When in Rome ... avoid learning the language at all costI left home to teach English in Korea with certain hopes in mind, like seeing new places and meeting new people. But one thing that was not a priority for me was learning a new language.
Maybe I was just another arrogant American. Why bother? After all, English is the world’s lingua franca, right?. But in the end it wasn’t arrogance that kept me from learning Korean, it was sheer laziness. Not that I didn’t put in a hard day’s work while I was there, but basically I saw my year in Korea as an extended post-college vacation. And when on vacation, who wants to spend his free time with his nose stuck in a book? No way. I wanted to explore the Korean countryside, hit the karaoke bars and hang out in Itaewon. (Yeah I was one of those guys.)
But then I met a cute young lady who convinced me that we should meet sometime for a “language exchange.” Of course, I didn’t see this as a tutoring session ― I saw it as a first date. And a fantastic date it was. Despite the language barrier, we got along great ― until I kissed her good night. At that point I realized that she had the worst breath I had ever encountered. I never called her again. And thus, my half-hearted attempt to learn Korean ended.
I went through the next couple of months blithely ignorant of what the Koreans around me were saying. But of course I couldn’t help picking up on a few phrases that I heard over and over again. One night, while knocking back a few cold ones with some of my business-English students, I heard them say a few words that sounded familiar.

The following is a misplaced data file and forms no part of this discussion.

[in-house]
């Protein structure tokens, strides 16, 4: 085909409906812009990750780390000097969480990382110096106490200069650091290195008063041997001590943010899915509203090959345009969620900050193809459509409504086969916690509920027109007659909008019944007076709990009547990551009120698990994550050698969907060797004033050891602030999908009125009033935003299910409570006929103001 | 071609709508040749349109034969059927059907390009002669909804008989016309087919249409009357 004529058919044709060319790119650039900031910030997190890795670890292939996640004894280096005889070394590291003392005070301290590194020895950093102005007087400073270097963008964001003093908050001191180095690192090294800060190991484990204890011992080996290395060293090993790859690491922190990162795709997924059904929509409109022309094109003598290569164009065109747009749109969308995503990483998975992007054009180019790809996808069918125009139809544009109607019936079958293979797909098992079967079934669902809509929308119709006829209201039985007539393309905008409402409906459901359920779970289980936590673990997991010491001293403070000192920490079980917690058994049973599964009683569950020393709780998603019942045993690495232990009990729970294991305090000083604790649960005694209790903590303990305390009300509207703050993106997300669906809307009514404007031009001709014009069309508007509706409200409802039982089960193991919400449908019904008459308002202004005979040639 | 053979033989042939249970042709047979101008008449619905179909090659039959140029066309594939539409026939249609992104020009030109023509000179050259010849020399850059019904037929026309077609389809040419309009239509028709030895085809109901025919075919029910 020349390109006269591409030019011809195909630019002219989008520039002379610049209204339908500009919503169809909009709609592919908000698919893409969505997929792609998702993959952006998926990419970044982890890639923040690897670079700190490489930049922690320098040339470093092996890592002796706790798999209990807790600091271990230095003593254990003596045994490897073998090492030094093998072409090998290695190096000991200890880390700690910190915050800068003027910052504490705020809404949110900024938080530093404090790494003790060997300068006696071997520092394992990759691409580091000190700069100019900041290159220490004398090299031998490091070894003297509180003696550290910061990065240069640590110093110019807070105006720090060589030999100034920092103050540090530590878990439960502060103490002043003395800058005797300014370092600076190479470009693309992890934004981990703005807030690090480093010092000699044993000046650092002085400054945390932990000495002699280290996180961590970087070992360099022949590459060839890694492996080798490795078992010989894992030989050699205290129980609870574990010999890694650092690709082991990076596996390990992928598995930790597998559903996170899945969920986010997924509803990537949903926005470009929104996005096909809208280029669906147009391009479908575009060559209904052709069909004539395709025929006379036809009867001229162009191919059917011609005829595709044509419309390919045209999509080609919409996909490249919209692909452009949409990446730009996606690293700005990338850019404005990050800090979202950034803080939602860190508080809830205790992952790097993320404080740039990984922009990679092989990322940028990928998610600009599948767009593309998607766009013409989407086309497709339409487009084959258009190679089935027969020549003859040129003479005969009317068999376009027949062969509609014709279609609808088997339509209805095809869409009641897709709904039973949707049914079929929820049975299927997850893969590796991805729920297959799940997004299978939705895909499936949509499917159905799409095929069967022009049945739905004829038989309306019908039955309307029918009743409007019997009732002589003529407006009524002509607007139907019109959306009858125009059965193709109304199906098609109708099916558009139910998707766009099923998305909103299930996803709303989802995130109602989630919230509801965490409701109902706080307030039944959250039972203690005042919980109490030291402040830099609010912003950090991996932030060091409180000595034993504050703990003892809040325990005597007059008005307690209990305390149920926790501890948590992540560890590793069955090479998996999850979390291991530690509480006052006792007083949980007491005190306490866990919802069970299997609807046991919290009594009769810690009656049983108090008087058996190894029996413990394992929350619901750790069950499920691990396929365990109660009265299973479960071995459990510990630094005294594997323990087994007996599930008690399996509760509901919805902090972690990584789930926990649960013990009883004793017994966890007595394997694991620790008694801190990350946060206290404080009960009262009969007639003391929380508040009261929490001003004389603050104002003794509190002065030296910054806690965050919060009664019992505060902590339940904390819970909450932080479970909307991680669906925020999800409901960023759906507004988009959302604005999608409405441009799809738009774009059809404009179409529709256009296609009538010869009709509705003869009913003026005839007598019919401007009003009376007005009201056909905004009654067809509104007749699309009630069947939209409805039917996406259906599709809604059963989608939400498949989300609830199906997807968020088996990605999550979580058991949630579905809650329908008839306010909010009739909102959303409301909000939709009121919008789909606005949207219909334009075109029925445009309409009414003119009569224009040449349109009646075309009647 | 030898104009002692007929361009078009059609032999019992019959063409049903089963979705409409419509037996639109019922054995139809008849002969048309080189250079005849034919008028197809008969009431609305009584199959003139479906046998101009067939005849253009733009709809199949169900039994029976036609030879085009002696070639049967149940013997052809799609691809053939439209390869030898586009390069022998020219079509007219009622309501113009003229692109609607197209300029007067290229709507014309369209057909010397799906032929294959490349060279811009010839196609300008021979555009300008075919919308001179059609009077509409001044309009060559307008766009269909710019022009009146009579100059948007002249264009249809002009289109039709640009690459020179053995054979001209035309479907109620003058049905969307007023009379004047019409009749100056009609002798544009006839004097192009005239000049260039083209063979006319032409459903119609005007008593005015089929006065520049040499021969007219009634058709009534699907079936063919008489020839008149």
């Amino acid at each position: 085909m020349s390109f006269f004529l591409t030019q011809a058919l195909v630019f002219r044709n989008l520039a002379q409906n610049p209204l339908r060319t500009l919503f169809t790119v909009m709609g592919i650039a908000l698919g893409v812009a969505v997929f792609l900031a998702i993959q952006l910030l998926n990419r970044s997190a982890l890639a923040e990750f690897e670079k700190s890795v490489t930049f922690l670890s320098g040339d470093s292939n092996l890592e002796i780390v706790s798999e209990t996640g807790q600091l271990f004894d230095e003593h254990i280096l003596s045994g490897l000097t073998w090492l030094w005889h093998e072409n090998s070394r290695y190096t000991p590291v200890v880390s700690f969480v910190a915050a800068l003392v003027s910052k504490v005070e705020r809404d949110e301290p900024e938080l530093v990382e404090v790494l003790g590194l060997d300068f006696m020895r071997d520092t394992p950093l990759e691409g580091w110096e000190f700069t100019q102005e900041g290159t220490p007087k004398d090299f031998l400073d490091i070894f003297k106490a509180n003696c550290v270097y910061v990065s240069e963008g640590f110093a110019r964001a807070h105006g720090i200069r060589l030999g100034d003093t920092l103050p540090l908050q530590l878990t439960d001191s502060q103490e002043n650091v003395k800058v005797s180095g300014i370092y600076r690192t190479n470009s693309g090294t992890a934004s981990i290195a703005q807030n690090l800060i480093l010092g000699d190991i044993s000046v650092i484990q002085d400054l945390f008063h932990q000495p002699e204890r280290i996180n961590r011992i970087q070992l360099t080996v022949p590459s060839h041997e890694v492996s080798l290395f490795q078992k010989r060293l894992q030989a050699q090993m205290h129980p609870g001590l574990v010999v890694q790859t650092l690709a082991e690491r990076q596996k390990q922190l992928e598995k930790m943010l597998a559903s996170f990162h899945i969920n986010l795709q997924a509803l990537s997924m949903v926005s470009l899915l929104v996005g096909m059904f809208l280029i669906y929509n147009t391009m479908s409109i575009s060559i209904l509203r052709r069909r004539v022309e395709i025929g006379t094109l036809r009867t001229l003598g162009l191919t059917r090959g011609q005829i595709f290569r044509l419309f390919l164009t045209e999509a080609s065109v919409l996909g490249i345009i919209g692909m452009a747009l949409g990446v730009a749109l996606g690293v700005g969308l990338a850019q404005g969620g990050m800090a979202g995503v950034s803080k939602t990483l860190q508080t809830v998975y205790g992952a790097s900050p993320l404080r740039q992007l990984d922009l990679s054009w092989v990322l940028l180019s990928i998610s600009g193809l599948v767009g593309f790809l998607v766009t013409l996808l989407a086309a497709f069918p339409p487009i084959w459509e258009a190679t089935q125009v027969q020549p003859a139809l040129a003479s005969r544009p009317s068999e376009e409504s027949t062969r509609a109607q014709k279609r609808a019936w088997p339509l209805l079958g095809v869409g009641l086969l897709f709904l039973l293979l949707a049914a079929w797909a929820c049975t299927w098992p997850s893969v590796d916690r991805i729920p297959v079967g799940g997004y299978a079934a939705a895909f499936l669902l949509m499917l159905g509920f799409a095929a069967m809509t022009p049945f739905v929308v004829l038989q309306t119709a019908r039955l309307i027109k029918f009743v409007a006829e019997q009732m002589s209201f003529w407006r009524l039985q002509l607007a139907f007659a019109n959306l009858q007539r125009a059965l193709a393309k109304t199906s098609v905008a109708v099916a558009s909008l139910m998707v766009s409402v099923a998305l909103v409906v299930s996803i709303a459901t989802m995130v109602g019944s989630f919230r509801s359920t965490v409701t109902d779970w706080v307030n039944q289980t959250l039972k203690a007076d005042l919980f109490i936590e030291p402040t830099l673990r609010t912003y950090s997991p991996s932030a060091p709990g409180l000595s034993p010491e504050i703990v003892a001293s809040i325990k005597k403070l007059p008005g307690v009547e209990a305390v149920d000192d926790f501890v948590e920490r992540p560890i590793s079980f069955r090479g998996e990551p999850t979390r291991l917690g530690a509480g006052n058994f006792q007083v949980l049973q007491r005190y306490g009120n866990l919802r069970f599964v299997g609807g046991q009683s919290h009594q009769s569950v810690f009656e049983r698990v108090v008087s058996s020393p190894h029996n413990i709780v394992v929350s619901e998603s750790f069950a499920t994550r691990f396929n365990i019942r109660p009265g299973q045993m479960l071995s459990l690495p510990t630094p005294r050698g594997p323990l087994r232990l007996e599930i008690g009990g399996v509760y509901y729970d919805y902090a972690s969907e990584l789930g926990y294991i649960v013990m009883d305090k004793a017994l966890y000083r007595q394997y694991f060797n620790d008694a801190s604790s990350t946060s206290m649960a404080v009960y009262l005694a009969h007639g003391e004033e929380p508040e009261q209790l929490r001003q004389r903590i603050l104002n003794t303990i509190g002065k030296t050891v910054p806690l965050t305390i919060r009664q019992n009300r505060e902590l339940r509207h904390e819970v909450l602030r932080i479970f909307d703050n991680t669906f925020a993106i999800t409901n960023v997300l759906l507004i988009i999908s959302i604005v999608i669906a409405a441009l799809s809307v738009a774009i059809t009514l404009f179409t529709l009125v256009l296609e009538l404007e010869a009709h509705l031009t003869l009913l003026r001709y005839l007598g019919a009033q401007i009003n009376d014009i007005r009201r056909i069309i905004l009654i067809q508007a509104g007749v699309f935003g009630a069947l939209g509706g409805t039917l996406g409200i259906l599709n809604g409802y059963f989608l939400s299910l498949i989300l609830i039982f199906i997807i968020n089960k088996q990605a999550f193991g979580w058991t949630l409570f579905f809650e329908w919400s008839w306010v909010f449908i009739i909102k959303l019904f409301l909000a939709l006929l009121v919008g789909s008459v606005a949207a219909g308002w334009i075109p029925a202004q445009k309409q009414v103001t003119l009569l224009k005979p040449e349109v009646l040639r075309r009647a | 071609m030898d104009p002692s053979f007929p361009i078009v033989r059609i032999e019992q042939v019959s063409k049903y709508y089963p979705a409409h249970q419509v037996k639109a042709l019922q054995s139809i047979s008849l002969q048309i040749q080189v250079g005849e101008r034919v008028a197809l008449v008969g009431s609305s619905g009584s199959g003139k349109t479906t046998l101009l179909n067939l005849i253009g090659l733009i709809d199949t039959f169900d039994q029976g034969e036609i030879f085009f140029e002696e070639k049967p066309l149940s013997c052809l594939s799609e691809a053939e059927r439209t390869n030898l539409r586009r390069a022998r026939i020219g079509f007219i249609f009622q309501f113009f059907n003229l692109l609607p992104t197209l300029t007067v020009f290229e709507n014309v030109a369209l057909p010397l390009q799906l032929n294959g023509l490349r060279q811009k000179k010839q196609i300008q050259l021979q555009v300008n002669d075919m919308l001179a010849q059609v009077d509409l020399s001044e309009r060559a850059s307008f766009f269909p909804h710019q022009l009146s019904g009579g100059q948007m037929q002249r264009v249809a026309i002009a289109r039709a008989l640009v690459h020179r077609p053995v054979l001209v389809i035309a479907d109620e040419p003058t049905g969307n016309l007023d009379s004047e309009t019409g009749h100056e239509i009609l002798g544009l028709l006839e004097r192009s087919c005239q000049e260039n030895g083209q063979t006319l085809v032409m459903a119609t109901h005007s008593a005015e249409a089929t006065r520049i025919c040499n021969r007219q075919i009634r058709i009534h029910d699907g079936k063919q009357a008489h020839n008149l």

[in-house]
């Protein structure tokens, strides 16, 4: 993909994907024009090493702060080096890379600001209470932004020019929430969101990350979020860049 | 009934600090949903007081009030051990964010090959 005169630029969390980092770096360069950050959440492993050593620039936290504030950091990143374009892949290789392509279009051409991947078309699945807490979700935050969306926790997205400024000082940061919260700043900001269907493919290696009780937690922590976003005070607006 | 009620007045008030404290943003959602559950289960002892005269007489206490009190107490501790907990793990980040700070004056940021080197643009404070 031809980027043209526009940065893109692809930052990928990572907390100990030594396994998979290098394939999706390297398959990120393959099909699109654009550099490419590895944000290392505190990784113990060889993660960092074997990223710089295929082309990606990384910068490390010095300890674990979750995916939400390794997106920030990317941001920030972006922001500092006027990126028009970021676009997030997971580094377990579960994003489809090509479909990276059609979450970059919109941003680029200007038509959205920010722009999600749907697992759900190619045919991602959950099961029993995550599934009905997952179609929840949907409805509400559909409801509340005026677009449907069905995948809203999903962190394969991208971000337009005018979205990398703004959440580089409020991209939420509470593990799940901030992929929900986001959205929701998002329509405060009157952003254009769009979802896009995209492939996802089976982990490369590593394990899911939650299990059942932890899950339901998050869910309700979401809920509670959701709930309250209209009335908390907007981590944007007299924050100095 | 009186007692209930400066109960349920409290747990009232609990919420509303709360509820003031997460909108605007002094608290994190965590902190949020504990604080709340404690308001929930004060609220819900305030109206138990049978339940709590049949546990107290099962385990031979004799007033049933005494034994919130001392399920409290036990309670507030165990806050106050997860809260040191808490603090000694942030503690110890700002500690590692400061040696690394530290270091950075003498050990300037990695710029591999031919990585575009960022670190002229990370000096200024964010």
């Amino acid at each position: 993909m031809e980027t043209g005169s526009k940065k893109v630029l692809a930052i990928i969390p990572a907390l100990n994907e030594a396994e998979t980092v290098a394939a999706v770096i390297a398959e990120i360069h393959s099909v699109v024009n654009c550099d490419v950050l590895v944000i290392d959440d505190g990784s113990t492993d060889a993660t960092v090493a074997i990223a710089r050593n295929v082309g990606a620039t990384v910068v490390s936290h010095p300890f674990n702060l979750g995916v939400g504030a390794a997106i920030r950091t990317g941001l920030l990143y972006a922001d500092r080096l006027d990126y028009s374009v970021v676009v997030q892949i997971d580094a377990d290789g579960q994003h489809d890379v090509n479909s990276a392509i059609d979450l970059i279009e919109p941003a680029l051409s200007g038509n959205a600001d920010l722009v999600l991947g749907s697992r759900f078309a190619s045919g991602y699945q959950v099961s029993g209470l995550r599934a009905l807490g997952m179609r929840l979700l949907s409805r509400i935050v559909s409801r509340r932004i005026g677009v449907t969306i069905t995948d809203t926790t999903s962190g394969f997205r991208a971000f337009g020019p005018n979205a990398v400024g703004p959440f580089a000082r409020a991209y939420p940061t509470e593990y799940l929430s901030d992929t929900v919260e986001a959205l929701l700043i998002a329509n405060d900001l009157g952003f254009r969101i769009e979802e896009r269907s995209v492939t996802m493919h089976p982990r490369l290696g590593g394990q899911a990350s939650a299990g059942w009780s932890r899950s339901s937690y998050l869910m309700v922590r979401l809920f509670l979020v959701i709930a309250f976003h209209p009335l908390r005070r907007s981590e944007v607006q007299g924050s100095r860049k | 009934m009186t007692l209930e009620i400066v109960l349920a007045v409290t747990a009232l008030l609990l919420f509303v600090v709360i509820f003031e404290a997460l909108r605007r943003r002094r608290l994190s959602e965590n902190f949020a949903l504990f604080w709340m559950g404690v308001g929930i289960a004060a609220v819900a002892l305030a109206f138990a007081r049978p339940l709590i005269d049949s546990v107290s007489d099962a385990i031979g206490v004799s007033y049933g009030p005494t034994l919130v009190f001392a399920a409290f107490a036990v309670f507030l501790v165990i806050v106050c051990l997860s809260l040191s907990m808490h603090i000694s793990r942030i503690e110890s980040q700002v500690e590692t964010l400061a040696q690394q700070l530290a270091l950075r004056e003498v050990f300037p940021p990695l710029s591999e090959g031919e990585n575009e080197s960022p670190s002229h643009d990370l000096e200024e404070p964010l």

“What does that mean?” I asked one of the guys. “My middle school students say that to me all the time.”
“Really?” He seemed appalled. “Your students say that to you?”
“Yeah, all the time,” I replied.
“I can’t believe these kids nowadays!”
It turns out those middle school punks had been calling me some awful names. And I, not knowing (or really caring) what they were saying, just let them do it. No wonder they got such a kick out of me. I now realized that they probably weren’t singing my praises, but life was much easier when I was blissfully ignorant. At least then I could delude myself into thinking that they were saying things like, “He’s so cool” or “He’s so funny.” Those carefree days were gone.
It seemed that the more Korean I picked up, the more humiliating my life became. I guess my initial instincts were correct.
I never should have considered learning Korean, and I should have covered my ears and started humming “America the Beautiful” whenever my Korean-speaking friends tried to clue me in.
by Darren Perkins
The writer taught in Korea from 1998 to 1999. He lives in Los Angeles.
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